Rodriguez v. Commissioner of Social Security

Filing 18

MEMORANDUM-DECISION AND ORDER: that the Plaintiff's motion for judgment on the pleadings, see Dkt. No. 16 , is Denied; that the Defendant's motion for judgment on the pleadings, see Dkt. No. 17 , is Granted; that the Commissioner's decision is Affirmed and Plaintiff's complaint is Dismissed; and that the Clerk of the Court shall enter judgment in favor of Defendant and close this case. Signed by Senior Judge Frederick J. Scullin, Jr on 09/19/2022. (hmr)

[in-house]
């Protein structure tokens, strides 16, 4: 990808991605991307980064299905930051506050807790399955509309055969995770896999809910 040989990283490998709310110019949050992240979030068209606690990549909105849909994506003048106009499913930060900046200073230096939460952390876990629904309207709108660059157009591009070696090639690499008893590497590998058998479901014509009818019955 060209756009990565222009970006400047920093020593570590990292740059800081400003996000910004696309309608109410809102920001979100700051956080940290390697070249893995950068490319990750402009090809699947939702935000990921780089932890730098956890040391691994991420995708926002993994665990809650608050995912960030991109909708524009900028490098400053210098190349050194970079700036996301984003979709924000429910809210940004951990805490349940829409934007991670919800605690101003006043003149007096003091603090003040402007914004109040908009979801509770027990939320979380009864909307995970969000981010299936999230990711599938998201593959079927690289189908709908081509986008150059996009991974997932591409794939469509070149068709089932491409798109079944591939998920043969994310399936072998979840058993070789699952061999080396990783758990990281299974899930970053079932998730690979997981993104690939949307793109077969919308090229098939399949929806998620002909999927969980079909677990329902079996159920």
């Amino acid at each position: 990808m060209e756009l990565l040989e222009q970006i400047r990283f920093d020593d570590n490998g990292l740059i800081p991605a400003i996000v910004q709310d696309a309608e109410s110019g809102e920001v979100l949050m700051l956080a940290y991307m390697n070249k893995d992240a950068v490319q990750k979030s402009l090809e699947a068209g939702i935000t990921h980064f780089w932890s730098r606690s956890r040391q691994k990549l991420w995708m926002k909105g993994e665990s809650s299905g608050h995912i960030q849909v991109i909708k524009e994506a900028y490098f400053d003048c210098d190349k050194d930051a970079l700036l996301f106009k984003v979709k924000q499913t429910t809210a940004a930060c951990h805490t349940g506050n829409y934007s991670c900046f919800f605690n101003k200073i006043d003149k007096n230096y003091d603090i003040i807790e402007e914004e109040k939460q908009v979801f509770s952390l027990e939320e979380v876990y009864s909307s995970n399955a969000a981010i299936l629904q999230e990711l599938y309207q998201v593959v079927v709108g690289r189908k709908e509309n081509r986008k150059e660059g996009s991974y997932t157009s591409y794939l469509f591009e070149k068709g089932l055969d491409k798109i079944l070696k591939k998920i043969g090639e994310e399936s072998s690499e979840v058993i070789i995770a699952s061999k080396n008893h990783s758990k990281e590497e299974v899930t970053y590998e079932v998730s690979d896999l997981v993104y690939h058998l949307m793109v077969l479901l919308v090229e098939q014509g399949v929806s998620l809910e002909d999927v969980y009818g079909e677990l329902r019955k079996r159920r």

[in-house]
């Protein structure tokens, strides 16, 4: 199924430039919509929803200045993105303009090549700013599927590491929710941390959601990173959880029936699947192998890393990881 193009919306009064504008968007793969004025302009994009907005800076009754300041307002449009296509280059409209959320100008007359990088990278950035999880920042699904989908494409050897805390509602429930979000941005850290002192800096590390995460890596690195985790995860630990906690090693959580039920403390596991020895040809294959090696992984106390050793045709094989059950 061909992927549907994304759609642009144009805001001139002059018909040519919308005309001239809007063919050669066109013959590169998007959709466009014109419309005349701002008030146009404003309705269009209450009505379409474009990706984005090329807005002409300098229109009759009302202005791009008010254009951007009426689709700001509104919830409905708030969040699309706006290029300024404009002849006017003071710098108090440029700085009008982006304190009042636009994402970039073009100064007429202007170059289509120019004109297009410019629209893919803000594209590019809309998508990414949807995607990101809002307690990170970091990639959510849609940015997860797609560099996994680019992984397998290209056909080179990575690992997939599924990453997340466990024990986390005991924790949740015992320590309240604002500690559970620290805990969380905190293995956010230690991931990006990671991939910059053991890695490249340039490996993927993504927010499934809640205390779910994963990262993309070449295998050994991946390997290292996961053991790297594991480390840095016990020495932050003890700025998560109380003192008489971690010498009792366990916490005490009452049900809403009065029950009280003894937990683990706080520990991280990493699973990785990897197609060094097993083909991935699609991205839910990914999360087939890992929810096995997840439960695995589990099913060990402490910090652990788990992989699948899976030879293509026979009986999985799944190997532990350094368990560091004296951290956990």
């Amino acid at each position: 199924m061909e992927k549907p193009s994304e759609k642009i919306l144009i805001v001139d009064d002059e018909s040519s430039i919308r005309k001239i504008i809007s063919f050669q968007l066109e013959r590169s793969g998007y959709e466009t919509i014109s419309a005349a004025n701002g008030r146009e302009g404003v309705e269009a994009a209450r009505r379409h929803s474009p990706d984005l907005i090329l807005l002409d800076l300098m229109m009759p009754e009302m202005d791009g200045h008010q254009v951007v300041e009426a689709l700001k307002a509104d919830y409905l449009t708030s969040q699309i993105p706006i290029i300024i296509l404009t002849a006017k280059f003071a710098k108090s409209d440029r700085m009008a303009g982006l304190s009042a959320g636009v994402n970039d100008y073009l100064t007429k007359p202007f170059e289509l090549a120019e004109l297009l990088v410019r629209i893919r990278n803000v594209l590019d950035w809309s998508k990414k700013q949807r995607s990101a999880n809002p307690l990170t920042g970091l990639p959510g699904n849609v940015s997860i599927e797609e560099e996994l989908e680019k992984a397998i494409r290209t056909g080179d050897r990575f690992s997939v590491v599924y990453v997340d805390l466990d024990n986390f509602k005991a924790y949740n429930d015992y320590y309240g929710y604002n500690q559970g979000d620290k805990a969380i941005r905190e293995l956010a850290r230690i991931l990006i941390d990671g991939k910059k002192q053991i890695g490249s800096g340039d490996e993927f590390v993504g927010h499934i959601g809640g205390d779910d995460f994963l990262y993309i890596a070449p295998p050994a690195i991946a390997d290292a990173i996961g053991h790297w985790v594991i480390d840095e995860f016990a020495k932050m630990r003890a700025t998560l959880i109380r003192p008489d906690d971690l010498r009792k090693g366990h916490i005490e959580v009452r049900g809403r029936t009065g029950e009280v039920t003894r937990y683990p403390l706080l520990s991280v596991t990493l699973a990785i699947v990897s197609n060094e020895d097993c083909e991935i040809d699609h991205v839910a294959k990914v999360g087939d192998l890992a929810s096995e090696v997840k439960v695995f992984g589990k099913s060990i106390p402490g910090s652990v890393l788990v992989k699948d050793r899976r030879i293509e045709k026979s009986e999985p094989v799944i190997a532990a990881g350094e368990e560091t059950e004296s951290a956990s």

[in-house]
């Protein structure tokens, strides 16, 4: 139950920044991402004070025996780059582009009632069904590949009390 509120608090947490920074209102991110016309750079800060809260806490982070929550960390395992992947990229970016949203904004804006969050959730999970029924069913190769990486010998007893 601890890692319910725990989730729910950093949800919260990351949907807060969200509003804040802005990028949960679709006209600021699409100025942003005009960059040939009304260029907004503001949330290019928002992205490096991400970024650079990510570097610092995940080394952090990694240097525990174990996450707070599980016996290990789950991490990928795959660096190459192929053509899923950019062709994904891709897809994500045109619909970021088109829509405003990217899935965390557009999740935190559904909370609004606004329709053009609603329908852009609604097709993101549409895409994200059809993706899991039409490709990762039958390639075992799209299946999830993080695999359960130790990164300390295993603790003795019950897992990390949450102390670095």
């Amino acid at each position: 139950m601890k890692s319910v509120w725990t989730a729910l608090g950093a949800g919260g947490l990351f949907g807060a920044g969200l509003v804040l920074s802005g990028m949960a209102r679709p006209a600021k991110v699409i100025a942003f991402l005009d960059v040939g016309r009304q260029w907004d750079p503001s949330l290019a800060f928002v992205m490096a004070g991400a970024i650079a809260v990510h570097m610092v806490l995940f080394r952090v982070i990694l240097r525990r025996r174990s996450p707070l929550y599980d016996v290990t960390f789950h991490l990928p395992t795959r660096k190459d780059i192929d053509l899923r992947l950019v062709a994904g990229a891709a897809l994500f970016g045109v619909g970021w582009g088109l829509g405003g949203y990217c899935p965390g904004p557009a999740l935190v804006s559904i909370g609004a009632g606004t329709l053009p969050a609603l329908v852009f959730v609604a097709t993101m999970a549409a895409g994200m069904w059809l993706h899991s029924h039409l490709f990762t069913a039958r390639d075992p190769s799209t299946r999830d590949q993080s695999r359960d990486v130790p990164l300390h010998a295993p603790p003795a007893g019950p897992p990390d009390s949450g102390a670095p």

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Case 5:21-cv-00432-FJS Document 18 Filed 09/19/22 Page 1 of 15 UNITED STATES DISTRICT COURT NORTHERN DISTRICT OF NEW YORK CARMEN R., Plaintiff, v. 5:21-CV-432 (FJS) COMMISSIONER OF SOCIAL SECURITY, Defendant. APPEARANCES OF COUNSEL OLINSKY LAW GROUP 250 South Clinton Street Suite 210 Syracuse, New York 13202 Attorneys for Plaintiff HOWARD D. OLINSKY, ESQ. SOCIAL SECURITY ADMINISTRATION J.F.K. Federal Building, Room 625 15 New Sudbury Street Boston, Massachusetts 02203 Attorneys for Defendant LOUIS JOHN GEORGE, SAUSA SCULLIN, Senior Judge MEMORANDUM-DECISION AND ORDER I. INTRODUCTION Plaintiff Carmen R. brought this action pursuant to the Social Security Act, 42 U.S.C. § 405(g) (the "Act"), seeking judicial review of a final decision of the Commissioner of Social Security (the "Commissioner"), denying her application for benefits. See generally Dkt. Nos. 1, 16. Pending before the Court are the parties' cross-motions for judgment on the pleadings brought pursuant to Rule 12(c) of the Federal Rules of Civil Procedure. See Dkt. Nos. 16, 17. Case 5:21-cv-00432-FJS Document 18 Filed 09/19/22 Page 2 of 15 II. PROCEDURAL HISTORY AND BACKGROUND Plaintiff brought her current claim for disability insurance benefits and supplemental security income on July 19, 2016, alleging disability as of May 1, 2016. See Dkt. No. 11, Administrative Record ("AR"), at 240. 1 Defendant initially denied Plaintiff's claim for benefits on September 9, 2016. See id. at 135. Plaintiff then filed her first of several requests for a hearing on October 11, 2016. See id. at 141. Ultimately, Plaintiff voluntarily waived in writing her right to personally appear and testify at a hearing, and the Administrate Law Judge ("ALJ") issued a decision pursuant to the provisions of 20 C.F.R. §§ 404.948(b) and 416.1448(b). See id. at 101. That ALJ, Elizabeth Koennecke, ultimately concluded in her April 19, 2018 decision that Plaintiff was not disabled and that there were jobs that existed in significant numbers in the national economy that she could perform. See id. at 121-22. The Appeals Council granted Plaintiff's request for review based on her challenge to the manner in which the ALJ was appointed under the Appointments Clause of the Constitution, U.S. Const. Art. II, § 2, cl. 2. See id. at 132. The Appeals Council vacated the hearing decision and remanded this case for further proceedings, asserting that the defect was cured because, on July 16, 2018, the Acting Commissioner of Social Security ratified all ALJ appointments and approved them as her own under the Constitution. See id. The Appeals Council then indicated that the ALJ must offer Plaintiff an opportunity for a hearing and "take any further action needed to complete the administrative record and issue a new decision." See id. at 133. As a result, Plaintiff appeared at a telephone hearing, due to the COVID-19 pandemic, on May 19, 1 All references to page numbers in the Administrative Record are to the Bates Stamp numbers in the bottom right corner of those pages. All references to page numbers in other documents in the record are to the page numbers that the Court's ECF system generates, which appear in the top right corner of those pages. -2- Case 5:21-cv-00432-FJS Document 18 Filed 09/19/22 Page 3 of 15 2020, before ALJ John P. Ramos. See id. at 39. Plaintiff's attorney and Whitney Eng, a vocational expert, also appeared at the hearing. See id. On June 11, 2020, ALJ Ramos issued a written decision on remand from the Appeals Council, in which he made the following findings "[a]fter careful consideration of the entire record…" 1) Plaintiff "meets the insured status requirements of the Social Security Act through December 31, 2022." 2) Plaintiff "has not engaged in substantial gainful activity since May 1, 2016, the alleged onset date." 3) Plaintiff "has the following severe impairments: degenerative disc disease of the lumbar spine, obesity, headaches, anxiety, depression, and post-traumatic stress disorder (PTSD)." 4) Plaintiff "does not have an impairment or combination of impairments that meets or medically equals the severity of one of the listed impairments in 20 CFR Part 404, Subpart P, Appendix 1." 5) Plaintiff "has the residual functional capacity to perform light work as defined in 20 CFR 404.1567(b) and 416.967(b) except as follows. She cannot continuously bend, lift, or reach. She retains the ability to understand and follow simple instructions and directions; perform simple tasks with supervision and independently; maintain attention/concentration for simple tasks; and regularly attend to a routine and maintain a schedule. She can complete simple tasks without the need for frequent supervision, and can interact with supervisors on an occasional basis throughout the workday after learning her job duties from a brief demonstration or instructional period. She can work in proximity to coworkers, but she is limited to occasional simple interactions with them. She should have no more than occasional brief interactions with the public. She can make decisions directly related to the performance of simple work, and can handle usual workplace changes and interactions associated with simple work. She should work in a position where she is not responsible for the work of others, or is required to supervise others. She should work in a position with little change in daily work processes or routines." -3- Case 5:21-cv-00432-FJS Document 18 Filed 09/19/22 Page 4 of 15 6) Plaintiff "is unable to perform any past relevant work." 7) Plaintiff "was born on February 2, 1966 and was 50 years old, which is defined as an individual closely approaching advanced age, on the alleged disability onset date." 8) Plaintiff "has at least a high school education and is able to communicate in English." 9) "Transferability of job skills is not material to the determination of disability because using the Medical-Vocational Rules as a framework supports a finding that [Plaintiff] is 'not disabled,' whether or not [Plaintiff] has transferable job skills." 10) "Considering [Plaintiff's] age, education, work experience, and residual functional capacity, there are jobs that exist in significant numbers in the national economy that [Plaintiff] can perform." 11) Plaintiff "has not been under a disability, as defined in the Social Security Act, from May 1, 2016, through the date of this decision." See AR at 17-27 (citations omitted). Plaintiff then commenced this action on April 15, 2021, filing a supporting brief on February 25, 2022. See Dkt. Nos. 1, 16. Defendant filed a responsive brief on April 11, 2022. See Dkt. No. 17. In support of her motion, Plaintiff argues that ALJ Ramos did not properly evaluate and explain his analysis for finding Plaintiff's treating physician's opinion from April 2020 unpersuasive. See Dkt. No. 16 at 11-15. III. DISCUSSION A. Standard of review Absent legal error, a court will uphold the Commissioner's final determination if there is substantial evidence to support it. See 42 U.S.C. § 405(g). The Supreme Court has defined substantial evidence to mean "'more than a mere scintilla'" of evidence and "'such relevant -4- Case 5:21-cv-00432-FJS Document 18 Filed 09/19/22 Page 5 of 15 evidence as a reasonable mind might accept as adequate to support a conclusion.'" Richardson v. Perales, 402 U.S. 389, 401 (1971) (quotation omitted). Accordingly, a reviewing court "'may not substitute [its] own judgment for that of the [Commissioner], even if [it] might justifiably have reached a different result upon a de novo review.'" Cohen v. Comm'r of Soc. Sec., 643 F. App'x 51, 52 (2d Cir. 2016) (Summary Order) (quoting Valente v. Sec'y of Health & Human Servs., 733 F.2d 1037, 1041 (2d Cir. 1984)). In other words, "[t]he substantial evidence standard means once an ALJ finds facts, [a reviewing court may] reject those facts 'only if a reasonable factfinder would have to conclude otherwise.'" Brault v. Soc. Sec. Admin., Comm'r, 683 F.3d 443, 448 (2d Cir. 2012) (quotation and other citation omitted). To be eligible for benefits, a claimant must show that she suffers from a disability within the meaning of the Act. The Act defines "disability" as an inability "to engage in any substantial gainful activity [("SGA")] by reason of any medically determinable physical or mental impairment which can be expected to result in death or which has lasted or can be expected to last for a continuous period of not less than twelve months." 42 U.S.C. § 1382c(a)(3)(A). To determine if a claimant has sustained a disability within the meaning of the Act, the ALJ follows a five-step process: 1) The ALJ first determines whether the claimant is currently engaged in SGA. See C.F.R. §§ 416.920(b), 416.972. If so, the claimant is not disabled. See 20 C.F.R. § 416.920(b). 2) If the claimant is not engaged in SGA, the ALJ determines if the claimant has a severe impairment or combination of impairments. See 20 C.F.R. § 416.920(c). If not, the claimant is not disabled. See id. 3) If the claimant has a severe impairment, the ALJ determines if the impairment meets or equals an impairment found in the appendix to the regulations (the "Listings"). If so, the claimant is disabled. See 20 C.F.R. § 416.920(d). -5- Case 5:21-cv-00432-FJS Document 18 Filed 09/19/22 Page 6 of 15 4) If the impairment does not meet the requirements of the Listings, the ALJ determines if the claimant can do her past relevant work. See 20 C.F.R. § 416.920(e), (f). If so, the claimant is not disabled. See 20 C.F.R. § 416.920(f). 5) If the claimant cannot perform her past relevant work, the ALJ determines if she can perform other work, in light of her RFC, age, education, and experience. See 20 C.F.R. § 416.920(f), (g). If so, then she is not disabled. See 20 C.F.R. § 416.920(g). A claimant is only entitled to receive benefits if she cannot perform any alternative gainful activity. See id. For this test, the burden of proof is on the claimant for the first four steps and on the Commissioner for the fifth step if the analysis proceeds that far. See Balsamo v. Chater, 142 F.3d 75, 80 (2d Cir. 1998) (citation omitted). B. Whether ALJ Ramos properly considered and weighed Dr. Hegland's opinions Plaintiff argues that ALJ Ramos failed to follow the "treating physician rule" when he formulated his RFC finding. 2 See Dkt. No. 16 at 11-15. "That rule mandates that the medical opinion of a claimant's treating physician is given controlling weight if it is well supported by medical findings and not inconsistent with other substantial record evidence." Shaw v. Chater, 221 F.3d 126, 134 (2d Cir. 2000); see 20 C.F.R. § 416.927(d)(2) (eff. 2016). However, treating physicians are "'not afforded controlling weight where … the treating physician issued opinions that are not consistent with other substantial evidence in the record, such as the opinions of other medical experts.'" Petrie v. Astrue, 412 F. App'x 401, 405 (2d Cir. 2011) (summary order) (quoting Halloran v. Barnhart, 362 F.3d 28, 32 (2d Cir. 2004) (per curium)). An ALJ may also properly afford less than controlling weight to a treating physician's medical source 2 Notably, the agency adopted new regulations that eliminated the treating physician rule for claims filed after March 27, 2017. See 20 C.F.R. §§ 404.1527, 416.927. Since Plaintiff filed this claim in July 2016, the treating physician rule still applies. -6- Case 5:21-cv-00432-FJS Document 18 Filed 09/19/22 Page 7 of 15 statement where the "medical source statement conflict[s] with his own treatment notes[.]" Cichocki v. Astrue, 534 F. App'x 71, 75 (2d Cir. 2013) (summary order). An ALJ who refuses to give controlling weight to a treating physician's opinion must consider various "factors" to determine how much weight to give that opinion. Halloran v. Barnhart, 362 F.3d 28, 32 (2d Cir. 2004). These factors include the following: "(i) the frequency of examination and the length, nature and extent of the treatment relationship; (ii) the evidence in support of the treating physician's opinion; (iii) the consistency of the opinion with the record as a whole; (iv) whether the opinion is from a specialist; and (v) other factors brought to the Social Security Administration's attention that tend to support or contradict the opinion." Id. The Second Circuit has held, however, that ALJs are not required to evaluate each of these factors individually in their decisions. See Atwater v. Astrue, 512 F. App'x 67, 70 (2d Cir. 2013) (summary order) (citing Halloran v. Barnhart, 362 F.3d 28, 31-32 (2d Cir. 2004) (per curiam) (affirming ALJ opinion which did "not expressly acknowledge the treating physician rule," but where "the substance of the treating physician rule was not traversed")). In this case, Plaintiff's treating physician, Erika Hegland, D.O., rendered three opinions with respect to Plaintiff's condition in September 2018, December 2019, and April 2020. See AR at 778-781, 783-784, 790-791. In September 2018, Dr. Hegland diagnosed Plaintiff with anxiety, depression, and sciatica, which caused depressed mood, panic attacks, and numbness and pain in her back. See id. at 783. On a check-box form, she checked that Plaintiff was moderately limited in standing, walking, sitting, lifting, carrying, pushing, pulling, bending, climbing stairs, following and understanding simple instructions, performing low-stress tasks independently, interacting with others, maintaining socially appropriate behavior, maintaining a schedule, maintaining attention and concentration for rote tasks, maintaining basic standards of -7- Case 5:21-cv-00432-FJS Document 18 Filed 09/19/22 Page 8 of 15 personal hygiene and grooming, and functioning in a work setting. See id. at 783. Dr. Hegland also opined that Plaintiff was not permanently disabled but should not do any activity except treatment or rehabilitation for a period of 6 to 11 months. See id. at 784. In her December 2019 opinion, Dr. Hegland again indicated that Plaintiff suffered from sciatica pain and had decreased range of motion. See id. at 790. She also found that Plaintiff was moderately limited in some tasks, although she found that Plaintiff was not limited in seeing, hearing, or speaking, or in any of the cognitive abilities in which she previously found Plaintiff to be moderately limited. See id. Furthermore, she concluded that Plaintiff was not disabled but should not do any activity except for treatment or rehabilitation for "7+ months." See id. at 791. In her April 2020 medical source statement, Dr. Hegland diagnosed Plaintiff with back pain and chronic headaches. See id. at 778. She indicated that Plaintiff could sit for 30 minutes at a time and stand for 20 minutes at a time, both of which she could do for up to two hours total in an eight-hour workday. See id. at 778-779. Dr. Hegland noted that Plaintiff would need to shift positions at will from sitting, standing, or walking, but she did not need a cane or assistive device to walk. See id. at 779. She also remarked that Plaintiff could never lift twenty pounds or more, stoop, bend, crouch, squat, climb ladders, or climb stairs. See id. Dr. Hegland further noted that Plaintiff could occasionally twist and lift ten pounds or less. See id. According to Dr. Hegland, Plaintiff could "frequently" look up and down, turn her head left or right, hold her head in a static position, grasp, turn, or twist objects with her hands, do fine manipulations with her fingers, and reach (including overhead) with her arms. See id. Dr. Hegland remarked that Plaintiff would need to take unscheduled thirty-minute breaks daily during an eight-hour workday, and Plaintiff would be off-task more than twenty percent of the time. See id. at 780. -8- Case 5:21-cv-00432-FJS Document 18 Filed 09/19/22 Page 9 of 15 Dr. Hegland also concluded that Plaintiff's impairments caused "good" and "bad" days, and she would likely be absent from work more than four days per month. See id. Finally, Dr. Hegland remarked that Plaintiff "need[ed] frequent position changes and breaks due to pain." See id. In his decision, ALJ Ramos summarized Dr. Hegland's opinions and noted that "Dr. Hegland's assessments indicate[d] that [Plaintiff's] physical functioning declined significantly between December 2019 and April 2020: in December 2019, she assessed [Plaintiff] to be moderately limited, and four months later, she assessed limitations that suggest [Plaintiff] [was] nearly bedridden." See id. at 24. ALJ Ramos remarked that Dr. Hegland "gave no explanation for such a significant decline in functioning." See id. He then gave Dr. Hegland's September 2018 and December 2019 assessments of "moderate" limitations "great weight" because they were "consistent with the results of Dr. Lorensen's consultative examination, with the many unremarkable musculoskeletal and neurological findings made by Dr. Hegland and [Plaintiff's] other providers, with the results of the EMG and MRI, and with [Plaintiff's] daily activities." See id. (citations omitted). ALJ Ramos found that the same evidence was "inconsistent with the extreme limitations Dr. Hegland assessed in April 2020." See id. As such, he gave Dr. Hegland's 2020 opinion "little weight." See id. Finally, with respect to Dr. Hegland's assessments regarding Plaintiff's psychological limitations, ALJ Ramos gave those assessments "some weight" insofar as they were consistent with the evidence showing that Plaintiff experienced symptoms commonly associated with anxiety and depressive disorders, benefitted from treatment, and exhibited normal cognition in examinations. See id. at 25. However, ALJ Ramos noted that nothing in the record suggested that Dr. Hegland had any expertise in psychiatry or psychology. See id. -9- Case 5:21-cv-00432-FJS Document 18 Filed 09/19/22 Page 10 of 15 In her treatment records, Dr. Hegland first noted in April 2018 that Plaintiff suffered from acute right-sided low back pain with right-sided sciatica. See id. at 737. Plaintiff experienced decreased range of motion and tenderness in her lumbar back with pain to palpation and worsening back pain, but she denied numbness perianally or worsening weakness. See id. at 734-735. Plaintiff wanted to increase her pain medication and get an injection in her back but needed physical therapy first, which she stopped attending because it required her to take two different buses to get there. See id. at 734. In subsequent examinations in 2018 and 2019, Dr. Hegland noted that Plaintiff suffered from decreased range of motion, tenderness, and pain in the lumbar spine, but she did not exhibit bony tenderness, swelling, or deformity; Plaintiff also had lateral numbness of the right leg down to her heel. See id. at 713, 728. With respect to her back pain, Dr. Hegland noted that it was a chronic problem, unchanged, the pain was present constantly and Plaintiff described it as burning, shooting, and stabbing, and it radiated to the right foot. See id. at 712, 727. Treatment provided no relief. See id. Plaintiff complained that the pain was worse at night, her symptoms were aggravated when laying down, and she also had some leg pain and numbness associated with it. See id. at 722, 727. Plaintiff also experienced back spasms. See id. at 713. Plaintiff occasionally exhibited decreased range of motion and tenderness in her cervical spine as well. See id. at 708. In 2020, Dr. Hegland noted that Plaintiff's lumbar spine was tender, but she had normal range of motion. See id. at 696. In addition to her backaches, Plaintiff also suffered from anxiety and chronic headaches, which improved with treatment. See id. at 694-701. Elke Lorensen, M.D., a consultative examiner, remarked in August 2016 that Plaintiff complained of back pain that began one year earlier, was not chronic, and had not seen a doctor until recently. See id. at 457. Dr. Lorensen noted that Plaintiff's back pain was brought on by - 10 - Case 5:21-cv-00432-FJS Document 18 Filed 09/19/22 Page 11 of 15 prolonged walking, standing, and sitting, and it was located in the area of the lower lumbar spine. See id. Dr. Lorensen further commented that Plaintiff complained of the pain radiating down her right leg when she walked. See id. Plaintiff was not receiving any treatment at that time. See id. Plaintiff reported her activities of daily living to Dr. Lorensen as cooking five times per week, cleaning, doing laundry, shopping twice per week, showering and dressing daily, watching television, listening to the radio, and reading. See id. at 458. Upon examination, Dr. Lorensen remarked that Plaintiff did not appear to be in acute distress, had a normal gait, could walk on her heels and toes without difficulty, had a normal stance, did not use assistive devices, did not need help changing for the exam or getting on or off the table, and was able to rise from her chair without difficulty. See id. He also noted that Plaintiff could squat at 40%, her cervical spine had full flexion, extension, and lateral function bilaterally, she had full rotary movement, and she did not have scoliosis, kyphosis, or abnormalities in the thoracic spine. See id. at 458-459. Dr. Lorensen reported that Plaintiff's lumbar spine flexion was 70 degrees and her extension and lateral flexion were 20 degrees bilaterally. See id. at 459. The straight leg raise test was negative bilaterally, and Plaintiff had forward elevation and abduction of her shoulders to 120 degrees bilaterally. See id. She also had full range of motion in her elbows, forearms, and wrists, 80 degrees of hip flexion bilaterally, 130 degrees of knee flexion bilaterally, and full range of motion in her ankles. See id. Plaintiff did not have any evident subluxations, contractures, ankylosis, or thickening; her joints were stable and nontender, and she had no redness, heat, swelling, or effusion. See id. She also had full strength in her upper and lower extremities upon neurologic testing. See id. Dr. Lorensen diagnosed Plaintiff with back pain, intermittent numbness of the left arm, and obesity; and he found that Plaintiff did not have any gross limitations to sitting, standing, walking, or handling - 11 - Case 5:21-cv-00432-FJS Document 18 Filed 09/19/22 Page 12 of 15 small objects with the hands. See id. at 459-460. Dr. Lorensen further noted that Plaintiff had moderate limitations in bending, lifting, and reaching. See id. at 460. Plaintiff's lumbosacral spine x-ray showed that there was no significant bony abnormality, the pedicles were intact, and the height of the vertebral bodies and intervertebral disc spaces were relatively well-maintained. See id. at 461. Plaintiff's cervical spine x-ray showed moderate narrowing of the C5-C6 and C6-C7 disc spaces, moderate straightening, but no compression fracture. See id. at 462. An MRI of Plaintiff's lumbar spine showed that her alignment was intact, there were no pathologic signal abnormalities of the lumbar vertebra, she had minimal fatty infiltration, her spinal canal was widely patent throughout, and she had no spinal or foraminal stenosis. See id. at 536. However, the MRI did show a very small left paracentral disc protrusion at L1-2 with very minimal mass effect upon the thecal sac and severe hypertrophic changes at the facet joints at L4-5 and L5-S1. See id. Plaintiff's EMG study was also normal, revealing no evidence of the lumbar motor radiculopathy, peripheral nerve entrapment, or peripheral polyneuropathy. See id. at 623. Given Plaintiff's symptoms and the lumbar MRI findings, Rina Davis, M.D., the doctor who conducted the EMG, recommended facet median branch blocks for Plaintiff's symptoms. See id. At the hearing, Plaintiff testified that she babysat two children, ages nine and thirteen, within the past year, took medical cabs to her doctors' appointments, and took a cab to get groceries. See id. at 44-45, 49-51. Plaintiff stated that she had a lot of help around the house from her nineteen-year-old daughter and that she would do "half" of the household chores like laundry and groceries and her daughter would finish the chores for her. See id. at 50. Plaintiff stated that she could carry somewhere between five and eight pounds, but she knew from the ten-pound bag of rice that she usually bought that she could not carry it. See id. at 51. She - 12 - Case 5:21-cv-00432-FJS Document 18 Filed 09/19/22 Page 13 of 15 stated that she could sit in a firmer chair for approximately 20 minutes. See id. She also had a hard time getting out of bed and getting dressed in the morning because she had trouble sleeping which caused the pain to "really kick[] in." See id. Plaintiff explained that she did not like to leave the house due to PTSD from a traumatic incident as a child, but she was working on slowly going out in public with help from her therapist. See id. at 52. Plaintiff also testified that she had migraines approximately three times per week, which lasted between 40 and 45 minutes and were caused by stress and anxiety; the migraines improved some with a magnesium supplement. See id. at 53. Plaintiff testified that she also suffered from depression, which started when her back began hurting because she could not do "the stuff that [she] would love to do," like play with her two-year-old grandson or visit her other children in New York. See id. at 54. Plaintiff explained that she would get very moody every now and then, which appeared random. See id. She also stated that she used a cane sometimes when she went to the grocery store or the mall. See id. at 55. ALJ Ramos clearly explained his reasoning for affording "great weight" to Dr. Hegland's September 2018 and December 2019 opinions that Plaintiff had "moderate" physical limitations, as they were consistent with her own and Dr. Lorensen's findings, Plaintiff's physical exams and diagnostic tests, and Plaintiff's self-reported activities of daily living. See id. at 24. Notwithstanding the fact that ALJ Ramos afforded those opinions "great weight," Plaintiff challenges his decision to afford Dr. Hegland's April 2020 opinion "little weight" and argues that ALJ Ramos "cherry-picked" evidence to support his conclusion while ignoring evidence to the contrary. See Dkt. No. 16 at 12-14. However, ALJ Ramos was not required to give Dr. Hegland's April 2020 opinion controlling weight under the treating physician's rule if - 13 - Case 5:21-cv-00432-FJS Document 18 Filed 09/19/22 Page 14 of 15 he articulated that it was inconsistent with Dr. Hegland's own treatment records or not substantially supported by other evidence in the record. ALJ Ramos properly explained that both issues existed; Dr. Hegland's April 2020 opinion was inconsistent with her treatment notes for Plaintiff and was not supported by the evidence in the record. See id. at 24. ALJ Ramos noted that Dr. Hegland gave no explanation for the "significant decline" in Plaintiff's physical abilities in the four-month timespan from December 2019 until April 2020, and Dr. Hegland's treatment notes did not describe Plaintiff as someone who was "nearly bedridden." See id. In fact, he noted that Dr. Hegland's own records included unremarkable musculoskeletal and neurological findings, and other providers' assessments made those same findings. See id. Furthermore, he pointed to the EMG and MRI results, Dr. Lorensen's findings, and Plaintiff's activities of daily living, as discussed above, to support his rejection of Dr. Hegland's April 2020 opinion. From its review of the record, the Court finds that, although Plaintiff had "moderate" limitations in functioning due to her back pain, she did not have "severe" limitations that made her completely disabled, and the substantial evidence in the record clearly supports ALJ Ramos's RFC finding that Plaintiff can perform light work with limitations on bending, lifting, reaching, and mental limitations. Notably, that RFC is consistent with Dr. Hegland's September 2018 and December 2019 opinions, to which ALJ Ramos gave "great weight." Thus, the Court finds that ALJ Ramos did not err in concluding that Dr. Hegland's April 2020 opinion was inconsistent with her own treatment records and the substantial evidence in the record. - 14 - Case 5:21-cv-00432-FJS Document 18 Filed 09/19/22 Page 15 of 15 IV. CONCLUSION Having reviewed the entire record in this matter, the parties' submissions, and the applicable law, and for the above-stated reasons, the Court hereby ORDERS that Plaintiff's motion for judgment on the pleadings, see Dkt. No. 16, is DENIED; and the Court further ORDERS that Defendant's motion for judgment on the pleadings, see Dkt. No. 17, is GRANTED; and the Court further ORDERS that the Commissioner's decision is AFFIRMED and Plaintiff's complaint is DISMISSED; and the Court further ORDERS that the Clerk of the Court shall enter judgment in favor of Defendant and close this case. IT IS SO ORDERED. Dated: September 19, 2022 Syracuse, New York - 15 -